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The Reporter

A free quarterly publication featuring program updates, several summaries of affiliates' research, and news about the NBER
Author(s): David Autor & Alexandre Mas
The Labor Studies Program is one of the largest and most active in the NBER. Its nearly 190 members produce more than 300 working papers in an average year. The breadth and depth of questions addressed by Labor Studies members is immense. Research touches on macroeconomic topics such as unemployment and productivity; institutional factors such as minimum wage regulations, labor unions, and globalization; and technological developments including robotics, artificial...

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Research Summaries

Author(s): Andrew Atkeson
During the first half of the 20th century, Americans enjoyed tremendous gains in health and life expectancy as large investments in sanitation, public health, and medicine resulted in the conquest of infectious diseases. Crude annual mortality rates from infectious disease in the United States fell by an order of magnitude: from nearly 800 per 100,000 in 1900 to fewer than 50 per 100,000 by 1960, with the steady downward trend interrupted dramatically by the Great Influenza...
In recent decades, global flows of assets and goods have grown rapidly relative to GDP and have shifted aggressively during crises such as the global financial crisis and the current pandemic. Corporations and governments increasingly borrow from foreign investors, who face more options for allocating their capital in terms of asset class, currency, and geography. A sense of “who owns what” around the world, and why, is required to understand what these trends mean for the...
Researchers have long understood that social interactions can shape many aspects of social and economic activity, including migration, trade, job-seeking, investment behavior, product adoption decisions, and social mobility.1 Traditionally, however, it has been challenging to analyze and quantify the economic effects of social interactions, in large part because of the absence of large-scale and representative data on social networks. Over the past years, we have worked...
Author(s): Tatyana Deryugina
Direct economic damage from extreme weather events has been growing faster than GDP for decades, and projections indicate that this trend will continue. The impacts of natural disasters clearly extend beyond the physical damage they cause. They can have both short- and long-term effects on income, health, family formation, and many other aspects of victims’ lives. In the aggregate, natural disasters could affect fiscal outcomes and the functioning of important services such...


Cecilia Rouse
The US Senate on February 2 confirmed Cecilia Rouse, an active member of the NBER community for the past three decades, as chair of President Biden’s Council of Economic Advisers (CEA). Rouse was  an NBER Research Associate from 1992 until 2014 and a member of the NBER Board of Directors from 2014 until her resignation this week.  Her nomination won overwhelming bipartisan support, passing by a vote of 95-4.  At the time of her nomination by the...
3-up Morse Wolfram Yagan_1
Three NBER research associates from the University of California, Berkeley have been tapped for substantial economic policy roles in the new administration in Washington.  Adair Morse of the Haas School of Business, a Corporate Finance Program affiliate, is serving as the Deputy Assistant Secretary of Capital Access at the Department of the Treasury. Catherine Wolfram, also a Haas School faculty member, has joined the Treasury Department as Deputy Assistant...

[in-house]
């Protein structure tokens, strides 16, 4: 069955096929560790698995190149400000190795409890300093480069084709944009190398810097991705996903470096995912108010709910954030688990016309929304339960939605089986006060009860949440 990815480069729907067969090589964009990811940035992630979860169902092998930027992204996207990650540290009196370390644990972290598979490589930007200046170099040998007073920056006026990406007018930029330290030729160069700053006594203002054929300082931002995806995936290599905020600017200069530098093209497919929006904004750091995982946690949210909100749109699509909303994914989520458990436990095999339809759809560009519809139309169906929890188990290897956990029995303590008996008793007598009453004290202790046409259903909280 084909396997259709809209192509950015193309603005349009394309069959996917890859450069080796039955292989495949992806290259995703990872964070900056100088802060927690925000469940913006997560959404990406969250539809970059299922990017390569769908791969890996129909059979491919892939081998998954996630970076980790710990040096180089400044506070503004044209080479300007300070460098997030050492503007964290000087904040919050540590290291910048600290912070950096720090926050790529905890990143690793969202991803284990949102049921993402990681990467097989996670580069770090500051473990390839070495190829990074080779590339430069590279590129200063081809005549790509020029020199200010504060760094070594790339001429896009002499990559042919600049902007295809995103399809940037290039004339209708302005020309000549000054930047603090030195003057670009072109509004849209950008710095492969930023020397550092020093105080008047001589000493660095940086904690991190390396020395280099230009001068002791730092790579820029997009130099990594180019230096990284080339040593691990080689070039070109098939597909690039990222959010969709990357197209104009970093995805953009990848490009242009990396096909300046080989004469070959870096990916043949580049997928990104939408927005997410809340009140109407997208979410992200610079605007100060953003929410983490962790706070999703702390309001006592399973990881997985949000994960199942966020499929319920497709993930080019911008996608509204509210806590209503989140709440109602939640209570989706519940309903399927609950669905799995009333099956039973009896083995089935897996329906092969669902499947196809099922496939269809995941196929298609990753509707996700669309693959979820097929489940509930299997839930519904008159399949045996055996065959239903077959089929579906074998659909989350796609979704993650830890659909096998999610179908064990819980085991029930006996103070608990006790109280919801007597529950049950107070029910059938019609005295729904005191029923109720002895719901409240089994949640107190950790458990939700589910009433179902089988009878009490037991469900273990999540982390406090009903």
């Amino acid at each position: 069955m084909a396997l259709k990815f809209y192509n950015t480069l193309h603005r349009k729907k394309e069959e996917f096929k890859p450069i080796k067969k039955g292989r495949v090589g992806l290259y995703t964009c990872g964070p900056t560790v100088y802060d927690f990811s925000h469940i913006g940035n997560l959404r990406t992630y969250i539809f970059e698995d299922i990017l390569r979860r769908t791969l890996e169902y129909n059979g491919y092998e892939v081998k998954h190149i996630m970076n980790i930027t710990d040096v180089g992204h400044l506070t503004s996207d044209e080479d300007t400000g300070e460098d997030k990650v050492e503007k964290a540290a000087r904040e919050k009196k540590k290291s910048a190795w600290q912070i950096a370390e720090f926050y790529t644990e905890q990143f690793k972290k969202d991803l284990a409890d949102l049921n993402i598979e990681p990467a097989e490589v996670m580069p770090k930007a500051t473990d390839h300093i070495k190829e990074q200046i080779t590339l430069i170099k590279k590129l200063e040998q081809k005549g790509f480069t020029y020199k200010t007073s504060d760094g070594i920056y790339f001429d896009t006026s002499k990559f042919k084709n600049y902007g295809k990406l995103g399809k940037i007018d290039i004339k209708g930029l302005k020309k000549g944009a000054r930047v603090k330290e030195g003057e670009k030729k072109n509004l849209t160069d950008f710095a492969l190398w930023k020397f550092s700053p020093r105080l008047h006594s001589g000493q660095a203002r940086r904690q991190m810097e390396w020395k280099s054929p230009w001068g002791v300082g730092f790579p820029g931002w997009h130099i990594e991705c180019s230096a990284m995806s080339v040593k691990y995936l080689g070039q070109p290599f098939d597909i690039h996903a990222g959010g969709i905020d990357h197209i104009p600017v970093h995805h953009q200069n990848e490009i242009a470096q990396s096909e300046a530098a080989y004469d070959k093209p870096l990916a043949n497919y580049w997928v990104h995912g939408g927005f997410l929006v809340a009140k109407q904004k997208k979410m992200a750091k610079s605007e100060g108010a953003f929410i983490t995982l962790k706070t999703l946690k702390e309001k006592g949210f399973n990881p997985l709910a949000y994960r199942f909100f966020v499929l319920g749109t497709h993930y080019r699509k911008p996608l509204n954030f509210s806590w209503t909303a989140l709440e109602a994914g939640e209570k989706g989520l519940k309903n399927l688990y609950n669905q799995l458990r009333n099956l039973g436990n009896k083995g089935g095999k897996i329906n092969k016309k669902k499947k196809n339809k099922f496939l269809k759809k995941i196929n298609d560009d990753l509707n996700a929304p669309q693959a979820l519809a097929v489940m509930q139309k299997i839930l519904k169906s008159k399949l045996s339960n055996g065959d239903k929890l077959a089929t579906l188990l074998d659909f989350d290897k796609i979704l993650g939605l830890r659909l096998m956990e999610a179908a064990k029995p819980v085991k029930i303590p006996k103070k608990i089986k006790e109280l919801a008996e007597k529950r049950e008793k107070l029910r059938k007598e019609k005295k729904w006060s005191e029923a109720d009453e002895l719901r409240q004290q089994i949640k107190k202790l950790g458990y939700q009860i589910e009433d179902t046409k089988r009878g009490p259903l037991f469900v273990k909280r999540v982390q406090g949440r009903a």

John M. Abowd was named a fellow of the American Association for the Advancement of Science, recognizing his contributions to the statistical understanding of US population dynamics. Katharine Abraham was elected a member of the American Academy of Arts and Sciences and was also named a Distinguished Fellow of the American Economic Association. Viral Acharya won the Erasmus Research Institute of Management (ERIM) Top Article Award 2020 for his paper “Whatever It Takes...


Measuring innovation is challenging both for researchers and for national statisticians, and it is increasingly important in light of the ongoing digital revolution. National accounts and many other economic statistics were designed before the emergence of the digital economy and the growing importance of intangible capital. They do not yet fully capture the wide range of innovative activity that is observed in modern economies. This volume examines how to measure...

Conferences and Meetings

  • Article
    Machine Learning in Health Care An NBER conference on Machine Learning in Health Care, supported by the National Institute on Aging, took place online on January 15. Research Associate David M. Cutler and Faculty Research Fellow Timothy Layton of Harvard University organized the meeting. These researchers’ papers were presented and discussed: Suproteem Sarkar, Harvard University; N. Meltem Daysal, University of Copenhagen; Sendhil Mullainathan, University of Chicago...

  • Article
    Industrial Organization Members of the NBER’s Industrial Organization Program met February 12–13 online. Faculty Research Fellow Thomas R. Covert of the University of Chicago and Research Associates Ginger Zhe Jin of the University of Maryland and Ali Yurukoglu of Stanford University organized the meeting. These researchers’ papers were presented and discussed: Andrew Butters and Jackson Dorsey, Indiana University, and Gautam Gowrisankaran, University of Arizona and...
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